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DAVE LOMBARDO On Early SLAYER: "I Remember Saying To HANNEMAN, 'It's Gotta Be Heavy. It's Gotta Be Faster.'"

"Back then, you had to be on point. There was no click track."

SLAYER Look Back At Early Days in Awesome New Mini-Doc

Slayer was fast as hell throughout their career, and it sounds like we have former drummer Dave Lombardo to thank. In an interview with Stereogum, Lombardo said he was intentionally trying to push the limits of how fast Slayer's music could be. He also mentions that Slayer never used a click track until 2006 with Christ Illusion, and even then it was only for part of one song.

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"I think I was at the time. I was pushing the limits. I remember saying to [late Slayer guitarist Jeff] Hanneman, 'It’s gotta be heavy! It’s gotta be faster! Fuckin’ faster! Let’s fuckin’ play hard!' And I think the whole mindset that we had at the time was just to play faster — physically faster, not computerized faster like it is today. You have the help of different software to make you sound like this fucking Big Ben perfect clock.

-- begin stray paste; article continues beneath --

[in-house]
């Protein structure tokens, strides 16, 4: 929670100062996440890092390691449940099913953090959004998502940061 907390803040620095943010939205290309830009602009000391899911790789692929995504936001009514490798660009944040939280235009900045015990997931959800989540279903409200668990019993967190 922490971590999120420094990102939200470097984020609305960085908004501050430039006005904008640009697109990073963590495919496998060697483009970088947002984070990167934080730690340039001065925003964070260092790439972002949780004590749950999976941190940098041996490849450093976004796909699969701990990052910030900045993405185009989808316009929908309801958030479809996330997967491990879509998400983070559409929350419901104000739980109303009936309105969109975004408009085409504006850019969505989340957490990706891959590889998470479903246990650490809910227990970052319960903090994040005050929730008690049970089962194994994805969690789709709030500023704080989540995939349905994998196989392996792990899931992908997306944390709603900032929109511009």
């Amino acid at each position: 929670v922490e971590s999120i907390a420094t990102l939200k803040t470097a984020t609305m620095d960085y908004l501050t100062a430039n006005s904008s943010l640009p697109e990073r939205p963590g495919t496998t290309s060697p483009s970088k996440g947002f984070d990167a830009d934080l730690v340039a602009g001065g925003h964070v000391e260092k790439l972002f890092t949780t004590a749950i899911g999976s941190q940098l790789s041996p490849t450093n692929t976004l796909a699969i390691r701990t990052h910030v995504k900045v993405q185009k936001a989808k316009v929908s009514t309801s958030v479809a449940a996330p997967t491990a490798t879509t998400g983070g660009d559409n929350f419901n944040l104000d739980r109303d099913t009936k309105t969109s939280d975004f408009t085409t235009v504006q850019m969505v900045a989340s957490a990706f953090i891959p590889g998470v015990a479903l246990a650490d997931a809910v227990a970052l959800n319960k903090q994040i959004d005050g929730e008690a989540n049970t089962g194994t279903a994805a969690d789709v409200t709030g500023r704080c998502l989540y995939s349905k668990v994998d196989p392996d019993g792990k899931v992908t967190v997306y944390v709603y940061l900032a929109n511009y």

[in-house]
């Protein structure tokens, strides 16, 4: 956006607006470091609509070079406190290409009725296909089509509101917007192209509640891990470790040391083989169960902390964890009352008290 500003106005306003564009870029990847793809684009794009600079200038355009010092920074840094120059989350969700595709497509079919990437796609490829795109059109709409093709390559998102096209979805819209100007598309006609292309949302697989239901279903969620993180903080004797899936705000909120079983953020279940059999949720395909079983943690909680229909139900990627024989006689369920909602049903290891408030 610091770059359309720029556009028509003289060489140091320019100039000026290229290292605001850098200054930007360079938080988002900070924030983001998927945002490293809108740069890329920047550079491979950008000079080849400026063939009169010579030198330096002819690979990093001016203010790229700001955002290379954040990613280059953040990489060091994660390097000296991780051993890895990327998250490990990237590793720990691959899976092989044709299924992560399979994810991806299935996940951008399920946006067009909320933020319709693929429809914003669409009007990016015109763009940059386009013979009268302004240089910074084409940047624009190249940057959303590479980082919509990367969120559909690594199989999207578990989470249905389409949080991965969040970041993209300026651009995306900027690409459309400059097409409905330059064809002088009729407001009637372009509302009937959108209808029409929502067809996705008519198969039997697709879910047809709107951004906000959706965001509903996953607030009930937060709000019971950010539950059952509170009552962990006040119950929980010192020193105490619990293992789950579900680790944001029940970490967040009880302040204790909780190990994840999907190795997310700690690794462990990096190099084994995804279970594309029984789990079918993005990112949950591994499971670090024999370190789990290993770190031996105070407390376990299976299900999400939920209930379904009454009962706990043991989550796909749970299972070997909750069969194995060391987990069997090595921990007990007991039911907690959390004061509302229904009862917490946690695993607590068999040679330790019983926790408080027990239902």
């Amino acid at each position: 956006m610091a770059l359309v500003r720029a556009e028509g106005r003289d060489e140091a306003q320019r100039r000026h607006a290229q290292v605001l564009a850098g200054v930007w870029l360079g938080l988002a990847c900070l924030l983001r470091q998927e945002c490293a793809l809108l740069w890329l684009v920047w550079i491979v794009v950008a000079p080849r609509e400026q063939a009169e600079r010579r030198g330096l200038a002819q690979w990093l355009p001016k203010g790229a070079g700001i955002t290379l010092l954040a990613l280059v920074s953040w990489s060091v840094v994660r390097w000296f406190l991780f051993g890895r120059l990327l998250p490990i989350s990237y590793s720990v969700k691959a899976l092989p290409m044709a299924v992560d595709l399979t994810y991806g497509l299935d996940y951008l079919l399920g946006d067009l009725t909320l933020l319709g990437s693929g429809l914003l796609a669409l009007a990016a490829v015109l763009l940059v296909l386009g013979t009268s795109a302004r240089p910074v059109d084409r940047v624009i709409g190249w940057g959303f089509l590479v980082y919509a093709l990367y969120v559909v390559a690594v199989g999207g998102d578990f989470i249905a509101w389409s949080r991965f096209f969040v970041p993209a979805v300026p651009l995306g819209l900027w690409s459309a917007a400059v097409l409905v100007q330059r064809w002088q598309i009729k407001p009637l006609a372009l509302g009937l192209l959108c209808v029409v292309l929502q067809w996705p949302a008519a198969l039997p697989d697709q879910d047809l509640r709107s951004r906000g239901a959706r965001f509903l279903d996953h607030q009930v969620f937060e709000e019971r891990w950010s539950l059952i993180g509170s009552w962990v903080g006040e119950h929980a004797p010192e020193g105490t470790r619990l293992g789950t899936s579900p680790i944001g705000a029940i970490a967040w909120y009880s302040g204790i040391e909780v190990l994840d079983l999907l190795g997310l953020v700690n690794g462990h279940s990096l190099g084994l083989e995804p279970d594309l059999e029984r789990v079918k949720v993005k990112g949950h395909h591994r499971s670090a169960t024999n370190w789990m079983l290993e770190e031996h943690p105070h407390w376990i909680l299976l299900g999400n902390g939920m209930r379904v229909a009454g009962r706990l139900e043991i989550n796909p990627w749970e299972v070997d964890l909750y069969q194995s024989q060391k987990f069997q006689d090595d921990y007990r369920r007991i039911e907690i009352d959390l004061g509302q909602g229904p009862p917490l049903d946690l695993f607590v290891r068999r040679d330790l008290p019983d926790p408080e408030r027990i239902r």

"Back then, you had to be on point. There was no click track. I had not recorded an album with a click track until probably Christ Illusion. And on Christ Illusion, we only used a click track for part of a song. So you know, things were very primitive at that time. What you heard on those albums, it was real. It was real human playing, without the help of any computer-generated time signatures or anything. So, we were pushing the envelope, and it was intentional."

Lombardo also touched on the double bass drum break in "Angel Of Death", which he said all started because of a live drum solo.

"Well, it was part of a drum solo. They used to let me just go off on the drums. We used to play a song called 'Show No Mercy', and it started with a drum solo. And I remember one particular show, I believe it was in the Valley in LA. I did a drum solo, and then I stopped and I just let the double bass go, and it caught Hanneman’s attention. He went, 'Dude, we should put that in a song." I think at the time we were writing some of the Reign In Blood music, and he said, 'You should put that in the middle of this song.' And so we did.

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"Did I know? Huh-uh. No. It was just a really cool surprise little section of the song. You know, you’re listening to the song, and boom, it goes into this drum fill. I thought it was great, but I didn’t know to what extent it was going to impact the listener. And apparently, it was one of the really cool moments of that record."

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